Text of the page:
Mean scuba diving in australia?
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Scuba diving in Australia
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This page is an overview of scuba diving in Australia, primarily of dive destinations. Check individual destinations for operators and accommodation. A great external resource for comprehensive information on diving in Australia is underwater.com.au (http://www.underwater.com.au/).
Learning to dive in Australia
The majority of dive shops in Australia have instructors who can certify you to dive through the PADI (http://www.padi.com/) certification agency. A smaller number of shops certify through SSI (http://www.divessi.com/), and a very small number of shops certify through other agencies. The choice of agency matters less than the choice of shop: the most important thing is to feel comfortable with your instructor's teaching style and proposed program. The vast majority of instruction is in English. Japanese and German instruction is offered by some shops in Far North Queensland.
Note that if you intend to take any kind of certification course in Australia, you will need a medical examination to comply with Australian Standard 4005.1-2000 (http://www.standards.com.au/catalogue/script/Details.asp?DocN=AS002706431346). Ask your dive center for a dive medical form. This examination will usually need to be carried out by an Australian physician who is registered as being able to do this examination, and will cost AU$40 or so. Most dive shops will refund your course fees if the doctor performing the examination refuses to allow you to dive, but do ask.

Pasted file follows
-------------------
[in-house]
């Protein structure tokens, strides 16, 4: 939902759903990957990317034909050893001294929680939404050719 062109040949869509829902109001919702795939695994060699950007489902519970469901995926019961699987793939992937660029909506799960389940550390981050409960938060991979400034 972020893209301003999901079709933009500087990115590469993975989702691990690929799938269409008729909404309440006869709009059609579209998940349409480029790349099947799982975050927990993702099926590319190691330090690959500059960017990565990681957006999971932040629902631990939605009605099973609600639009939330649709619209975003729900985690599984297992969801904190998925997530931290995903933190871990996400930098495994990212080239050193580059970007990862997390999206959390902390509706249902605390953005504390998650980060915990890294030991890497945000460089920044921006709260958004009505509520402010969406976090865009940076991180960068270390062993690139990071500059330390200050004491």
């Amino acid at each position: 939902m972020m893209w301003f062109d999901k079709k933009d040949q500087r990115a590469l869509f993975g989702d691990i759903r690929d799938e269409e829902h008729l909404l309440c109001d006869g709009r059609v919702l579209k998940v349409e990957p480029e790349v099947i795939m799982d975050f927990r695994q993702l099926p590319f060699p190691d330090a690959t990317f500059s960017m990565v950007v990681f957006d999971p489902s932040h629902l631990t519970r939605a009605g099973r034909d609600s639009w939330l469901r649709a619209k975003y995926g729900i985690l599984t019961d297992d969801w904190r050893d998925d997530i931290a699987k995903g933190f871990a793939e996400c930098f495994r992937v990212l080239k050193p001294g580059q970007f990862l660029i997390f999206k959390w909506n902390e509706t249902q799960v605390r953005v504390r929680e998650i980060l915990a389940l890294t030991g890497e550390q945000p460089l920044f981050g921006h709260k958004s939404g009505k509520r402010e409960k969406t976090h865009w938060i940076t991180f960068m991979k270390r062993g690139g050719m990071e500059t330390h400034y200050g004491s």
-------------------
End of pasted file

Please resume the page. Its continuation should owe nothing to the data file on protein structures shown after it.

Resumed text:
Teaching diving in Australia
It can be difficult for foreign travellers to find work as divemasters or instructors in Australia: Australia is pretty good at supplying its own instructors. The most likely way to get work is to get short-term work in Far North Queensland during the peak season (the Australian winter, roughly May to September) when demand is highest. You will need to have native or near-native command of English if you intend to instruct most travellers; command of some other languages, particularly German or Japanese, is an asset.
The east coast of Queensland, particularly to the north, has Australia's busiest dive industry and most famous dive sites. Most of the diving is tropical reef diving. The bread and butter of many dive operations is teaching tourists to dive, but experienced divers will find some shops that cater to them with longer and more challenging dive trips.
Great Barrier Reef
The Great Barrier Reef, a long tropical reef system off Far North Queensland, is Australia's biggest dive attraction. Most divers will dive with shops in the Cairns and Port Douglas region or from the Whitsunday Islands. The coast at Townsville is further away from the reef than the coast at Cairns, but some operators leave from Townsville, and Townsville is the obvious point of departure if you want to dive on the wreck of the Yongala. The reefs to the far north are generally visited by extended liveaboards rather than day trips. You can dive on the shallow Inner Reef or do shore dives from some of the islands in a day trip. Operators usually visit the Outer Reef on liveaboards, but some day trips are available. Week long liveaboards will take you to the ribbon reefs and the Coral Sea; huge tame potato cod and maori wrasse can be seen at nearby Cod Hole. Some liveaboard packages to the northern reefs include a flight to Lizard Island at the north of the reef system so that you don't spend so much of the trip getting to your destination.